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Casa Hamilton, the charm of abandonment overlooking the Atlantic Ocean

The island of Tenerife is the largest of the Canary Islands. It is famous for its active volcano, Mount Teide, which is considered the third-largest in the world. But here there is also a place that combines a sense of abandonment and breathtaking views: it is the Elevador de aguas de Gordejuela, better known as Casa Hamilton, a pumping station where hydraulic pumps once transported the abundant waters of the Gordejuela springs to hills and banana plantations, located in the extraordinary area by Los Realejos. This set of ruins, which…

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#TodayInHistory – February 18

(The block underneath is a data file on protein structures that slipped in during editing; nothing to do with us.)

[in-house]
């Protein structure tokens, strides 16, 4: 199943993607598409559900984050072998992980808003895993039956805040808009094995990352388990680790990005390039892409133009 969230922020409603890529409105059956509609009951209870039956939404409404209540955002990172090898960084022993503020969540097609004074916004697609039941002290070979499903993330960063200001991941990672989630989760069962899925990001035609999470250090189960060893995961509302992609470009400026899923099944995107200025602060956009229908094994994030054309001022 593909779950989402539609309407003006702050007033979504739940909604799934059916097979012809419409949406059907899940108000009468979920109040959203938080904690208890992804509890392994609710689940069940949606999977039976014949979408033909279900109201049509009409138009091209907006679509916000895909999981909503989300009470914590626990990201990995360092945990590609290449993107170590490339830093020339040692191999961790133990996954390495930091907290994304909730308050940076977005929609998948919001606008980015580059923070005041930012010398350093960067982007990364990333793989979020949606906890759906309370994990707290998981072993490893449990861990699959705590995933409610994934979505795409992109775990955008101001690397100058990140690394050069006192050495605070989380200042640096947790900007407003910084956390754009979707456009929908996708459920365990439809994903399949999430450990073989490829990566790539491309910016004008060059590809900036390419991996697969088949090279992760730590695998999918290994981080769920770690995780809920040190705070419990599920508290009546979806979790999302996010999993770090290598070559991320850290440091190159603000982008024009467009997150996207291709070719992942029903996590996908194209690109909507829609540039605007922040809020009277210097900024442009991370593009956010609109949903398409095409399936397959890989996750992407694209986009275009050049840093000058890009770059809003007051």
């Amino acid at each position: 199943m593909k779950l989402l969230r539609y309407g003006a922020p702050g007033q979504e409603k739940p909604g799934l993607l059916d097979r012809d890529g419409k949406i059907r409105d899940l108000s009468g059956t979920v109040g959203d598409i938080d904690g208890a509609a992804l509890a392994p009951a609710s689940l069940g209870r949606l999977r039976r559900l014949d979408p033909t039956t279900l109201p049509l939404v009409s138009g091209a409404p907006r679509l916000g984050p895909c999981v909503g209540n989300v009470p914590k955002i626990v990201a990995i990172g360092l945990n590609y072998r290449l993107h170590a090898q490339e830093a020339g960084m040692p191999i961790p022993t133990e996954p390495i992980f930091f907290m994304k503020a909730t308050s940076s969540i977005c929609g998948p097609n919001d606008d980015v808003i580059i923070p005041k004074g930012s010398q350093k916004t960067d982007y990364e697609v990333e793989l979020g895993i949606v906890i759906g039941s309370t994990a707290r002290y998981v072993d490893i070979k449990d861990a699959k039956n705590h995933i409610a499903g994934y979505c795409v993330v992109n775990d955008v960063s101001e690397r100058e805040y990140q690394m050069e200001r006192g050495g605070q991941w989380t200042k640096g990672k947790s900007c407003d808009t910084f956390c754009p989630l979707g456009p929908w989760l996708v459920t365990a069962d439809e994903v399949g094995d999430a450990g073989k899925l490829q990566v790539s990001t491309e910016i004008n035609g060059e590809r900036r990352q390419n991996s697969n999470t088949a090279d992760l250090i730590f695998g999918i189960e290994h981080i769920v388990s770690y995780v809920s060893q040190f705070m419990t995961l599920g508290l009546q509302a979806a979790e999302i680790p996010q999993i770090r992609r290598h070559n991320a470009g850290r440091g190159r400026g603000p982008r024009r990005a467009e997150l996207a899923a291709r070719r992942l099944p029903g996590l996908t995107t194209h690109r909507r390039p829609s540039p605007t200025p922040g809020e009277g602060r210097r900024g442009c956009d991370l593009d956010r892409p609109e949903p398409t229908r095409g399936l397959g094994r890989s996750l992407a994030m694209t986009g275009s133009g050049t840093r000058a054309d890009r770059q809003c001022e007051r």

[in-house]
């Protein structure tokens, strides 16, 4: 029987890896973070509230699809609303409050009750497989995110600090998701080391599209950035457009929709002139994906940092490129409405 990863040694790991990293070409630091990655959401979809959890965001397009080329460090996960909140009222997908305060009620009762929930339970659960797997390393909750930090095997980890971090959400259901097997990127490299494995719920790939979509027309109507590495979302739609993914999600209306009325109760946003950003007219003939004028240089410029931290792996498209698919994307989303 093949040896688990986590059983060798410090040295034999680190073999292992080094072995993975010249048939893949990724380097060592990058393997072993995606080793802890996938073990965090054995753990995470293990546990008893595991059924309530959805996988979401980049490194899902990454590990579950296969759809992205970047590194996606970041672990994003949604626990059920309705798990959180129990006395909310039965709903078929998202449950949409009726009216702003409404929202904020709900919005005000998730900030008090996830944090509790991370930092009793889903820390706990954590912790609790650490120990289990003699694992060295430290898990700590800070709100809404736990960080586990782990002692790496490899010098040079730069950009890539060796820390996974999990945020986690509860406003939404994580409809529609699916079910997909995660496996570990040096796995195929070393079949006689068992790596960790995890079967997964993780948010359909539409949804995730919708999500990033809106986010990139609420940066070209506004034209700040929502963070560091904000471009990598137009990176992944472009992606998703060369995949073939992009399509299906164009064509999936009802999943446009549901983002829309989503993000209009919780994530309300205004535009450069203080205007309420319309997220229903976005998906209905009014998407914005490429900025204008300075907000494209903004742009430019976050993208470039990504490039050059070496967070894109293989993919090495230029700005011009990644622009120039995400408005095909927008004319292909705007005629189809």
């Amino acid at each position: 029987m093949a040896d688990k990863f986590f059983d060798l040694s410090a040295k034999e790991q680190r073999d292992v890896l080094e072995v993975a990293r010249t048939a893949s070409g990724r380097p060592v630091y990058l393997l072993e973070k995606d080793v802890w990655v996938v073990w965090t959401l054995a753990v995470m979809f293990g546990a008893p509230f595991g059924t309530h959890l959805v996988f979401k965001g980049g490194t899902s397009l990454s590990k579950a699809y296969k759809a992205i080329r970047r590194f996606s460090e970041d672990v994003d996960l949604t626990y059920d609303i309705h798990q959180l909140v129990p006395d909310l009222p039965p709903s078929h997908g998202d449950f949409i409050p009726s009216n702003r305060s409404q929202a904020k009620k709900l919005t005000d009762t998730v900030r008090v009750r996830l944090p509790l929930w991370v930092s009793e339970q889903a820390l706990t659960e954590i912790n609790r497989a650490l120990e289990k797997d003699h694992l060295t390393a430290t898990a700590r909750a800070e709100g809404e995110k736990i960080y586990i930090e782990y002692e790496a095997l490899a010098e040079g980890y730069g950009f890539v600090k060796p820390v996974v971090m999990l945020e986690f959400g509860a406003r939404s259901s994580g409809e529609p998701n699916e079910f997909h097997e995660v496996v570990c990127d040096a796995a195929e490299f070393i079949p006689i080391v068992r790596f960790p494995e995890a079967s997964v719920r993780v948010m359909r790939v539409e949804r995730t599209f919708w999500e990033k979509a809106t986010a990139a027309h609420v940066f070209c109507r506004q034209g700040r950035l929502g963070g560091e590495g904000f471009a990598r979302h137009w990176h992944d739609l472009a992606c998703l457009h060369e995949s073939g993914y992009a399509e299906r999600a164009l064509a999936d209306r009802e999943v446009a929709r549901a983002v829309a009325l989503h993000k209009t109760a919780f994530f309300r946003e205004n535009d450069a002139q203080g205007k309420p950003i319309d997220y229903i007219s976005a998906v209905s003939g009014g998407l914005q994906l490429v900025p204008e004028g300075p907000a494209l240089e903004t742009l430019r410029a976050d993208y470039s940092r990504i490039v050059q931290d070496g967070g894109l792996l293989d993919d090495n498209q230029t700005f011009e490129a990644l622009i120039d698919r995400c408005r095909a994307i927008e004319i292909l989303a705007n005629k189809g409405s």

February 18 – Some important events on this day 1519 👉🏼 Hernán Cortés leaves Cuba for the Yucatan Peninsula, Mexico with 11 ships and 500 men 1678 👉🏼 John Bunyan’s “Pilgrim’s Progress” is published in Holborn, London, by Nathaniel Ponder 1685 👉🏼 Fort St. Louis is established by a Frenchman at Matagorda Bay thus forming the basis for France’s claim to Texas. 1861 👉🏼 King Victor Emmanuel II of Sardinia becomes first King of Italy 1968 👉🏼 X Winter Olympic Games close in Grenoble, France 1879 👉🏼 Sculptor Frédéric-Auguste Bartholdi…

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February 17: International Cat’s day

In Norse mythology, Freyja is a goddess associated with love, beauty, fertility, sex, war, gold, and seiðr, a type of magic practiced in Norse society during the Late Scandinavian Iron Age relating to telling and shaping of the future. She was also associated with war and death, and It was said that after a battle, she would lead a band of Valkyries to gather the fallen warriors—or half of them, at least. She would take her share of the dead to Folkvang, her hall in the home of the gods,…